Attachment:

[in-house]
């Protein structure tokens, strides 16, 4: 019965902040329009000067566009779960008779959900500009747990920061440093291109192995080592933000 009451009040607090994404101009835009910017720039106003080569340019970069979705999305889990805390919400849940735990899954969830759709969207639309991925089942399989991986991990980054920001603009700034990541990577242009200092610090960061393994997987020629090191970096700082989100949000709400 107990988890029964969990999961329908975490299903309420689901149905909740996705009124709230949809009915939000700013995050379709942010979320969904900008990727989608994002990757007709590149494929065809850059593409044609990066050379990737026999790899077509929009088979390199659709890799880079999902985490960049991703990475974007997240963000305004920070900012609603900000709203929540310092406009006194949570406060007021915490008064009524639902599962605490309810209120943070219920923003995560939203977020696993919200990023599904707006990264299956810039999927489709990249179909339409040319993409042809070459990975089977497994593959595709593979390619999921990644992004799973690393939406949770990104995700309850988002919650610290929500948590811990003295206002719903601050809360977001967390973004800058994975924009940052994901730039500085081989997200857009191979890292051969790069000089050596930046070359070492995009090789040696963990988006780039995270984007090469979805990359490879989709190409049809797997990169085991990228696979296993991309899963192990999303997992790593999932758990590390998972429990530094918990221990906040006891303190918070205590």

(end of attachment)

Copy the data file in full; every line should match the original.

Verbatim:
[in-house]
């Protein structure tokens, strides 16, 4: 019965902040329009000067566009779960008779959900500009747990920061440093291109192995080592933000 009451009040607090994404101009835009910017720039106003080569340019970069979705999305889990805390919400849940735990899954969830759709969207639309991925089942399989991986991990980054920001603009700034990541990577242009200092610090960061393994997987020629090191970096700082989100949000709400 107990988890029964969990999961329908975490299903309420689901149905909740996705009124709230949809009915939000700013995050379709942010979320969904900008990727989608994002990757007709590149494929065809850059593409044609990066050379990737026999790899077509929009088979390199659709890799880079999902985490960049991703990475974007997240963000305004920070900012609603900000709203929540310092406009006194949570406060007021915490008064009524639902599962605490309810209120943070219920923003995560939203977020696993919200990023599904707006990264299956810039999927489709990249179909339409040319993409042809070459990975089977497994593959595709593979390619999921990644992004799973690393939406949770990104995700309850988002919650610290929500948590811990003295206002719903601050809360977001967390973004800058994975924009940052994901730039500085081989997200857009191979890292051969790069000089050596930046070359070492995009090789040696963990988006780039995270984007090469979805990359490879989709190409049809797997990169085991990228696979296993991309899963192990999303997992790593999932758990590390998972429990530094918990221990906040006891303190918070205590």